Don't use dexmedetomidine in patients with advanced heart block and severe ventricular dysfunction. Decreased doses may be needed for patients with impaired renal function, diabetes, or chronic hypertension.1 Dose reduction should be considered in patients with impaired hepatic function because of the risk of decreased drug clearance. Monitor older adults closely, as the dosage may need to be reduced for them as well.
Use caution in administering dexmedetomidine to patients with high vagal tone because of the risk of clinically significant bradycardia and sinus arrest. In clinical trials, anticholinergics such as atropine were effective in treating most episodes of dexmedetomidine-induced bradycardia.1 Use precautions for patients showing signs of hypovolemia. Blood volume replacement may be necessary before initial dosing to increase the efficacy of the drug.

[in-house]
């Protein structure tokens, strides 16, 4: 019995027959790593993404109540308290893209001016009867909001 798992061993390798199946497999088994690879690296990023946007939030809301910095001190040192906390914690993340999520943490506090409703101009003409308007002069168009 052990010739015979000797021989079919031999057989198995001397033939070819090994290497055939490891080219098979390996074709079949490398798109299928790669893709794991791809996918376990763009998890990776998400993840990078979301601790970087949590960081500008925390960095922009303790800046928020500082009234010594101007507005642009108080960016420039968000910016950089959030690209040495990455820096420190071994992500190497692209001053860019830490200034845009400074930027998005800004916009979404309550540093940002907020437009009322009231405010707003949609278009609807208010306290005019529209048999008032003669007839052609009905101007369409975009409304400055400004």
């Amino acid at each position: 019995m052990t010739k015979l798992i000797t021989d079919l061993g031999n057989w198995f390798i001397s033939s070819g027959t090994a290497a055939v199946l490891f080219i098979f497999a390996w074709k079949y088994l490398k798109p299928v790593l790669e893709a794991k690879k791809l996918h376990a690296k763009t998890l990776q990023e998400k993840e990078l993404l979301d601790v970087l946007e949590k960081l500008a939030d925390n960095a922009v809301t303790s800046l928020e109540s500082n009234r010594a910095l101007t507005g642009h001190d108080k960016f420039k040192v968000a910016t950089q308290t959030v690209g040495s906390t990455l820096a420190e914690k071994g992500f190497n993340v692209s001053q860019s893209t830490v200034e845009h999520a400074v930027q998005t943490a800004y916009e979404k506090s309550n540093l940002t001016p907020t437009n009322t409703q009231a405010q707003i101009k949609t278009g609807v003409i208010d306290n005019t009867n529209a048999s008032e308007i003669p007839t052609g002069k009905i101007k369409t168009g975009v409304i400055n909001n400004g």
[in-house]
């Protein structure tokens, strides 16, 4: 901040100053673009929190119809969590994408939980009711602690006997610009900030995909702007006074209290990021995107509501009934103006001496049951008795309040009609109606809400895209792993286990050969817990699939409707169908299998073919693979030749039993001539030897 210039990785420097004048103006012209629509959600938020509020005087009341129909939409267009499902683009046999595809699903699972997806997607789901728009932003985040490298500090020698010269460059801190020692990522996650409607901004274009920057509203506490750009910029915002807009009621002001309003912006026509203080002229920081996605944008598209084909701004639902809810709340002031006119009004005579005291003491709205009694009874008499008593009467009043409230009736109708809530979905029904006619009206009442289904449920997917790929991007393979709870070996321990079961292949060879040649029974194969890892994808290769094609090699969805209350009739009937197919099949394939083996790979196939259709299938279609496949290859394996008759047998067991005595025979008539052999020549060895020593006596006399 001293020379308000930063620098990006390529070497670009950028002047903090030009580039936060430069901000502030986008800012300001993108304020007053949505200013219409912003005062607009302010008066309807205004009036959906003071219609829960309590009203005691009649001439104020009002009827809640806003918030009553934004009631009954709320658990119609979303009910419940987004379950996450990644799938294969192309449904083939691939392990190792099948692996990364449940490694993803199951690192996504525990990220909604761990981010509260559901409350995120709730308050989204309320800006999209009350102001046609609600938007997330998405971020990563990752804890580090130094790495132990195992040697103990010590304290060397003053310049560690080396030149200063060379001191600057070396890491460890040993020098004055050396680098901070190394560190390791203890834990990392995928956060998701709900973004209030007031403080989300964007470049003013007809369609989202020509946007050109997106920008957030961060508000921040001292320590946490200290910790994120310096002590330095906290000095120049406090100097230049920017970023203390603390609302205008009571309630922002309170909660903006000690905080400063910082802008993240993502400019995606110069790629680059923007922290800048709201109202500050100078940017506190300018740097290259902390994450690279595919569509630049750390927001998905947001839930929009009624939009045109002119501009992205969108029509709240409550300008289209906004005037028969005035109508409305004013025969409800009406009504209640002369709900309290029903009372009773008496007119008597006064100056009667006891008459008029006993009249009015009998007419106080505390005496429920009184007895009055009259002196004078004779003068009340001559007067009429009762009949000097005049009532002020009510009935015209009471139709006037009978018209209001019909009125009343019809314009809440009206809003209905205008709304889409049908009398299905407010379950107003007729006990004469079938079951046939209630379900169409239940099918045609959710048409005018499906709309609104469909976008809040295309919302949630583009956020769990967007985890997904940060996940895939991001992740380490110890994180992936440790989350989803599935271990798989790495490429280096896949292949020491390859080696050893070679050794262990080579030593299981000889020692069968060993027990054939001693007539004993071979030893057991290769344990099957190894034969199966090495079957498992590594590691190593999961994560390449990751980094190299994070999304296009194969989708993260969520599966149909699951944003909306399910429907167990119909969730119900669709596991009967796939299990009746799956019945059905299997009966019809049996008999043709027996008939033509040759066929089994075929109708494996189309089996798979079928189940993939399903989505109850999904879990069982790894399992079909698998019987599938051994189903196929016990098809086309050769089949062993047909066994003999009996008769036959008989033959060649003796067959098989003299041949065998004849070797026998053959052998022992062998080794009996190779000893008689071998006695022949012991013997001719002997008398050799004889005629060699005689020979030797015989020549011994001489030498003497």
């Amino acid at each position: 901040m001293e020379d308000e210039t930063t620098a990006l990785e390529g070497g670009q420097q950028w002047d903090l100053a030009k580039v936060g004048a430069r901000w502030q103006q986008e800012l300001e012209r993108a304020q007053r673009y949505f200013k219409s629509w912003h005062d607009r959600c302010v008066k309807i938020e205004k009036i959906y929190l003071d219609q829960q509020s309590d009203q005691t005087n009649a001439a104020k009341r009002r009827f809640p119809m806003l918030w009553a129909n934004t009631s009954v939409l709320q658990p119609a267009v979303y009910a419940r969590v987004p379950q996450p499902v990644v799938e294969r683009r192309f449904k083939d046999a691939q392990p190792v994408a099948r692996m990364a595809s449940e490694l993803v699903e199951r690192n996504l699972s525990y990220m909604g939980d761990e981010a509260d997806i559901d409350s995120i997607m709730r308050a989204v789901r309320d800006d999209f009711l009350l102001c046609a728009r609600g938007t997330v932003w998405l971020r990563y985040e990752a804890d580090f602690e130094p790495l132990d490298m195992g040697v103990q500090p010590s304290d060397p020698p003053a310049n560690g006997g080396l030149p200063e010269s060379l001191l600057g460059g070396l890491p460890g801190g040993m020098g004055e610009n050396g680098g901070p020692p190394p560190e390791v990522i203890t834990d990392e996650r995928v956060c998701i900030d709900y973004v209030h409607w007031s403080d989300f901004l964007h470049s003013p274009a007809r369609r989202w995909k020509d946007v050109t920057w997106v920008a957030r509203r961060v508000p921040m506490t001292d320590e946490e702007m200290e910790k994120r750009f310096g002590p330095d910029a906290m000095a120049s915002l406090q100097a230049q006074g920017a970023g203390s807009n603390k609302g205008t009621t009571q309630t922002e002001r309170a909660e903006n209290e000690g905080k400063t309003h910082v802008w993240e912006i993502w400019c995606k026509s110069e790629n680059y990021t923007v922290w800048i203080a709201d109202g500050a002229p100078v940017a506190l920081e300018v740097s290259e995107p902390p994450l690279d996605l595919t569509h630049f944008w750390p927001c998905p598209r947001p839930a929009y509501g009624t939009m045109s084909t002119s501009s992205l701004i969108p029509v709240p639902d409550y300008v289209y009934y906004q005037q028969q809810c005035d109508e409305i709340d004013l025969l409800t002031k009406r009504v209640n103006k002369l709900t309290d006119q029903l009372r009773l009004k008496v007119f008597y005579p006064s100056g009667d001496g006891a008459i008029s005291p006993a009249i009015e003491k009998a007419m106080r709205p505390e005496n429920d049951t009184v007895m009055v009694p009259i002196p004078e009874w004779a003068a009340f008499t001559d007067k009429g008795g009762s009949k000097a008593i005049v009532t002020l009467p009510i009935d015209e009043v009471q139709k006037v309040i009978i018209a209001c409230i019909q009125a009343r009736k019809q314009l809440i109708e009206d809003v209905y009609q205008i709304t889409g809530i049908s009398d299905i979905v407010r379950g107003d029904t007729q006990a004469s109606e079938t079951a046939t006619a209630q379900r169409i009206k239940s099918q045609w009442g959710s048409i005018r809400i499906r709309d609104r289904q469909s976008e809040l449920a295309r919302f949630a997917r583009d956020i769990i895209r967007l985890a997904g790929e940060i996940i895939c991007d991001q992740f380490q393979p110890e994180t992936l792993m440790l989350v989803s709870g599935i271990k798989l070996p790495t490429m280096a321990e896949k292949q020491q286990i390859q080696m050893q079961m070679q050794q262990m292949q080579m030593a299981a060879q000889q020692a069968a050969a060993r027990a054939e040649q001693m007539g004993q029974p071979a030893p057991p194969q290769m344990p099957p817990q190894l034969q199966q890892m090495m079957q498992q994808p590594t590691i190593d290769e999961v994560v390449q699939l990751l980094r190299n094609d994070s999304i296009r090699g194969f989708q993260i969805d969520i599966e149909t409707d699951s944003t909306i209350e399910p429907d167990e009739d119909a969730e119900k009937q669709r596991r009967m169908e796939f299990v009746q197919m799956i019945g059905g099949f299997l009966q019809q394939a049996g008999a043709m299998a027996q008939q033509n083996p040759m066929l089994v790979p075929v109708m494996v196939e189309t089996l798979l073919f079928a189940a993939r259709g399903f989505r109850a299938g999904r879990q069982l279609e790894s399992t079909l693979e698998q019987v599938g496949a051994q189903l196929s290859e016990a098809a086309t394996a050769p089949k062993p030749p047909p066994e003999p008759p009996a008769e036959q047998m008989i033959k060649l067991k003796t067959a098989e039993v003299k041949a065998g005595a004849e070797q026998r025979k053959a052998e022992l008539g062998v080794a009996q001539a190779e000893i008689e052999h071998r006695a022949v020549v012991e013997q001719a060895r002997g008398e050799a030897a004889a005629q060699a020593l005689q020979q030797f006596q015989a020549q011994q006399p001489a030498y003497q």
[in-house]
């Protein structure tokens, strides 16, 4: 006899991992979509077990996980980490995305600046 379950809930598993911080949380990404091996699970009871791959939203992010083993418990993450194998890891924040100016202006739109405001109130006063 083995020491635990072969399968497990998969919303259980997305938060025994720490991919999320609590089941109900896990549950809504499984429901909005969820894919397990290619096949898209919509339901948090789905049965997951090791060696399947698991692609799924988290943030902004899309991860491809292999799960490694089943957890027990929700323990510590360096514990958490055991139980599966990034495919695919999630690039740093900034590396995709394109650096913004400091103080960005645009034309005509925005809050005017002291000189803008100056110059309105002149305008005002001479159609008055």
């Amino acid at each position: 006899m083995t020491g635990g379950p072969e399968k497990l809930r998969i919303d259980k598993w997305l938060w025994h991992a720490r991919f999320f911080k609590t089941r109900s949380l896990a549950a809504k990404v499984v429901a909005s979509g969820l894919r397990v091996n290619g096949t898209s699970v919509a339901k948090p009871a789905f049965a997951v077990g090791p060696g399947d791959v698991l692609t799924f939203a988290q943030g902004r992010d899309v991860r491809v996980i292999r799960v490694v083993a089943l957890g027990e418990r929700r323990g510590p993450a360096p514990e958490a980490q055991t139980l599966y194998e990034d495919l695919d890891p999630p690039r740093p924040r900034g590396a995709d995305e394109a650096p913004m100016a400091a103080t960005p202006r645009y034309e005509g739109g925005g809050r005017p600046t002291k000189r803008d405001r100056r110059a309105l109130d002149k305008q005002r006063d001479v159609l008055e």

If a patient is on vasodilators, monitor hemodynamics closely while using dexmedetomidine. If he becomes hypotensive, decrease or stop the infusion or administer vasopressors as needed to increase blood pressure (BP). Monitor for transient hypertension during the loading dose, and if necessary, decrease the rate of the loading dose or stop it.1 Typically, the hypertension will resolve without intervention.
Dexmedetomidine's selectivity depends on the infusion rate and drug dosage. Alpha1- and alpha2-agonist activity can occur with slow intravenous (I.V.) infusions of high doses (1,000 mcg/kg or more) and with rapid I.V. administration.
In the blood vessels, alpha1 activity causes vasoconstriction. Blood vessels with alpha1 receptors are present in the integumentary and gastrointestinal systems. When these receptors are stimulated, blood flow to these organs decreases. In contrast, the alpha2-adrenoreceptor agonists cause sedation by stimulation of the locus caeruleus, a part of the brainstem involved in the sleep-wake cycle. Sedation is caused by the inhibition of the sympathetic vasomotor center of the brain. Dexmedetomidine works presynaptically by inhibiting the release of norepinephrine while postsynaptically causing sedation.2